November 24, 2014

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Plugs may be pulled on gaming today

It was standing-room only Wednesday at the Thrill of Skill in Amherst, where gamers were squeezing in what could be their last chance to play video gaming machines like Tic Tac Fruit in their own state.

That’s because it soon will be a first-degree misdemeanor punishable by up to six months in jail and up to $1,000 when Gov. Ted Strickland signs House Bill 177, which will outlaw the games that resemble slot machines.

The governor is expected to sign the law as soon as today, a spokesman said.

JASON MILLER/CHRONICLE
The screens of skill gaming video machines may go dark today if Gov. Ted Strickland signs a bill banning the machines.

Ryan Hollohozy, 20, of Amherst, said he’ll miss the machines when they are turned off.

“Sometimes I work seven days a week, so this is something I do for fun,” Hollohozy said. “I don’t like to drive to Detroit to visit casinos there.”

His biggest win was $230, and he usually wagers no more than $20, he said.

What’s his biggest loss?

“Let’s not go there,” Hollohozy said.

Upon the governor’s signature, the law goes into effect immediately, and parlor owners — and players — are subject to being charged by local police, said Gary Abicht, chief investigator for Lorain County Prosecutor Dennis Will.

A second offense becomes a fifth-degree felony, and each subsequent offense moves up one step in terms of severity, Abicht said.

The decision to outlaw the machines amused Lorain supermarket owner Ben Fligner, who has been using revenue from the machines to offset extra costs for workers’ compensation due to the drain on the fund from the Coingate scandal.

He showed off a game that looks a lot like tic-tac-toe called “Buckeye Bump Road Trip” and showed receipts of winners who took away $665.82.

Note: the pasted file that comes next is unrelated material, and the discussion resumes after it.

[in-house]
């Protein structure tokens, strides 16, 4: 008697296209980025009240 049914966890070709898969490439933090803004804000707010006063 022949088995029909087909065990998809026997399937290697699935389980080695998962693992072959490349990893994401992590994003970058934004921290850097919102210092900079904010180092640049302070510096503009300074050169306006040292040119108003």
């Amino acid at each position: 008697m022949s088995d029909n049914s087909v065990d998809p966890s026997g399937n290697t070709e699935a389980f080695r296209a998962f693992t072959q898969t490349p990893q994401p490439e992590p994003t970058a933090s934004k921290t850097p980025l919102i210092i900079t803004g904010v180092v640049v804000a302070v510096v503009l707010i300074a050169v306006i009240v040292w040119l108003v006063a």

“The state can gamble on rare coins with our money, but we’re not allowed to have skill machines in the state,” Fligner said. “What the state should do is take a cut off the proceeds of the machines, and everyone will be happy.”

But Strickland has no intention of bending on the gambling issue, said spokesman Keith Dailey, who said Coingate occurred under the administration of former Gov. Bob Taft.

“I can’t speak for the former administration, but I can speak for Gov. Strickland, and he is opposed to any expansion of gambling in Ohio — people don’t support gambling as the key to economic recovery,” Dailey said.

The last ballot issue, which would have brought slot machines to horse tracks and allowed some other gaming, failed by a comfortable margin last November, he said.

But gaming enthusiasts said they think Ohio is missing out on tax revenues and that people will find somewhere to gamble — even if they have to drive to an adjoining state.

Jeanne Gibbs, who enjoys playing the games, said she got so upset about passage of the law that she called the governor’s office but only got a recording.

“What’s the difference between this and bingo?” Gibbs asked.

Some of the games are pretty difficult and do involve skill, Gibbs said.

“There’s one where this little monkey throws these little balls and you have to catch it in the bonus area,” she said.

The new law, which passed the Ohio House 83-13 and the Ohio Senate 26-7, is needed because “there’s no oversight, no tax and no benefit to the state,” state Rep. Joseph Koziura, D-Lorain, said.

“It’s outrageous,” said Koziura, who supported earlier attempts to bring gaming to the area, including a casino in Lorain.

The Lorain casino “would have been a mini Las Vegas,” but no tourism is driven by skilled-game parlors, Koziura said.

There are some 50,000 machines statewide generating hundreds of thousands of dollars a month, according to a spokesman for Attorney General Marc Dann.

Koziura said gaming interests were successful in inserting language allowing the machines into a 2003 budget bill that few people read cover to cover.

It banned games based “largely or wholly on chance,” and vending companies used the loophole.

Contact Cindy Leise at 329-7245 or cleise@chroniclet.com.